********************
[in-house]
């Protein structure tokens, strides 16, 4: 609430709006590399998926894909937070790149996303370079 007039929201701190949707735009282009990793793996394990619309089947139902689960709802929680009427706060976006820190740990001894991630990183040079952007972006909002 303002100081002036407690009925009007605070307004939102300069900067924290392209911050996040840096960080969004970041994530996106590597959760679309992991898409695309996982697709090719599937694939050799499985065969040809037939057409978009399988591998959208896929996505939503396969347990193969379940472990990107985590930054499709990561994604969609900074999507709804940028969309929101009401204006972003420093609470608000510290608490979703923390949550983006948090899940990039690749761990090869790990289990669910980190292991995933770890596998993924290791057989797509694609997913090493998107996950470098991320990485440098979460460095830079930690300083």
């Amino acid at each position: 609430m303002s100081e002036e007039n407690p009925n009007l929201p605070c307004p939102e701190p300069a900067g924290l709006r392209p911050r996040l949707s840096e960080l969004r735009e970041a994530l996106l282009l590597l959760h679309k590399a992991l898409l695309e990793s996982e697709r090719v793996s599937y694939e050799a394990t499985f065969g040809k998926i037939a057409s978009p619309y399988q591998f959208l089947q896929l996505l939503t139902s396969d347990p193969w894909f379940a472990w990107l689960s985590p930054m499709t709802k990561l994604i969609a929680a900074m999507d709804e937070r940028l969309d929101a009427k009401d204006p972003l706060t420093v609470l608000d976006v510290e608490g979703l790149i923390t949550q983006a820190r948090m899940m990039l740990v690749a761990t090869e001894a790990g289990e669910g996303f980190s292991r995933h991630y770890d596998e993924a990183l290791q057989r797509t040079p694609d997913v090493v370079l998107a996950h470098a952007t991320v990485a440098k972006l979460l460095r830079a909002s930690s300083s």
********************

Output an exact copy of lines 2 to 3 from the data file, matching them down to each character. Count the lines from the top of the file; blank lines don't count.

């Protein structure tokens, strides 16, 4: 609430709006590399998926894909937070790149996303370079 007039929201701190949707735009282009990793793996394990619309089947139902689960709802929680009427706060976006820190740990001894991630990183040079952007972006909002 303002100081002036407690009925009007605070307004939102300069900067924290392209911050996040840096960080969004970041994530996106590597959760679309992991898409695309996982697709090719599937694939050799499985065969040809037939057409978009399988591998959208896929996505939503396969347990193969379940472990990107985590930054499709990561994604969609900074999507709804940028969309929101009401204006972003420093609470608000510290608490979703923390949550983006948090899940990039690749761990090869790990289990669910980190292991995933770890596998993924290791057989797509694609997913090493998107996950470098991320990485440098979460460095830079930690300083």
């Amino acid at each position: 609430m303002s100081e002036e007039n407690p009925n009007l929201p605070c307004p939102e701190p300069a900067g924290l709006r392209p911050r996040l949707s840096e960080l969004r735009e970041a994530l996106l282009l590597l959760h679309k590399a992991l898409l695309e990793s996982e697709r090719v793996s599937y694939e050799a394990t499985f065969g040809k998926i037939a057409s978009p619309y399988q591998f959208l089947q896929l996505l939503t139902s396969d347990p193969w894909f379940a472990w990107l689960s985590p930054m499709t709802k990561l994604i969609a929680a900074m999507d709804e937070r940028l969309d929101a009427k009401d204006p972003l706060t420093v609470l608000d976006v510290e608490g979703l790149i923390t949550q983006a820190r948090m899940m990039l740990v690749a761990t090869e001894a790990g289990e669910g996303f980190s292991r995933h991630y770890d596998e993924a990183l290791q057989r797509t040079p694609d997913v090493v370079l998107a996950h470098a952007t991320v990485a440098k972006l979460l460095r830079a909002s930690s300083s």